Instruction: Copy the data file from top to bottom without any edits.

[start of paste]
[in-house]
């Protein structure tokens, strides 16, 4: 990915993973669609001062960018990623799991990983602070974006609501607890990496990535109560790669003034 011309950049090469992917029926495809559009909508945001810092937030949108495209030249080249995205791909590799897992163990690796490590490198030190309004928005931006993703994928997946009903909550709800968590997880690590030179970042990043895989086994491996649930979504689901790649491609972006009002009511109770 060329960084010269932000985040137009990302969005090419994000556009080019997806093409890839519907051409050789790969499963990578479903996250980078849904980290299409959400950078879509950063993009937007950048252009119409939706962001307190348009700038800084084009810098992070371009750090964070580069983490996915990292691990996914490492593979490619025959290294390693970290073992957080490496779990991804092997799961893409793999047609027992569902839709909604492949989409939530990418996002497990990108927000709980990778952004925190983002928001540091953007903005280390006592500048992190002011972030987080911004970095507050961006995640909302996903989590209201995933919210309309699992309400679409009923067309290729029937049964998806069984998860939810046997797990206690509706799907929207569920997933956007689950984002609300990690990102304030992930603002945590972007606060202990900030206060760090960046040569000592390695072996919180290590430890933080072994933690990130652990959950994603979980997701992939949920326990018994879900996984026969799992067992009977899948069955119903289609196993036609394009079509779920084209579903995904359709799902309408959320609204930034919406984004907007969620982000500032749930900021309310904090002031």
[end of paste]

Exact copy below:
[in-house]
């Protein structure tokens, strides 16, 4: 990915993973669609001062960018990623799991990983602070974006609501607890990496990535109560790669003034 011309950049090469992917029926495809559009909508945001810092937030949108495209030249080249995205791909590799897992163990690796490590490198030190309004928005931006993703994928997946009903909550709800968590997880690590030179970042990043895989086994491996649930979504689901790649491609972006009002009511109770 060329960084010269932000985040137009990302969005090419994000556009080019997806093409890839519907051409050789790969499963990578479903996250980078849904980290299409959400950078879509950063993009937007950048252009119409939706962001307190348009700038800084084009810098992070371009750090964070580069983490996915990292691990996914490492593979490619025959290294390693970290073992957080490496779990991804092997799961893409793999047609027992569902839709909604492949989409939530990418996002497990990108927000709980990778952004925190983002928001540091953007903005280390006592500048992190002011972030987080911004970095507050961006995640909302996903989590209201995933919210309309699992309400679409009923067309290729029937049964998806069984998860939810046997797990206690509706799907929207569920997933956007689950984002609300990690990102304030992930603002945590972007606060202990900030206060760090960046040569000592390695072996919180290590430890933080072994933690990130652990959950994603979980997701992939949920326990018994879900996984026969799992067992009977899948069955119903289609196993036609394009079509779920084209579903995904359709799902309408959320609204930034919406984004907007969620982000500032749930900021309310904090002031």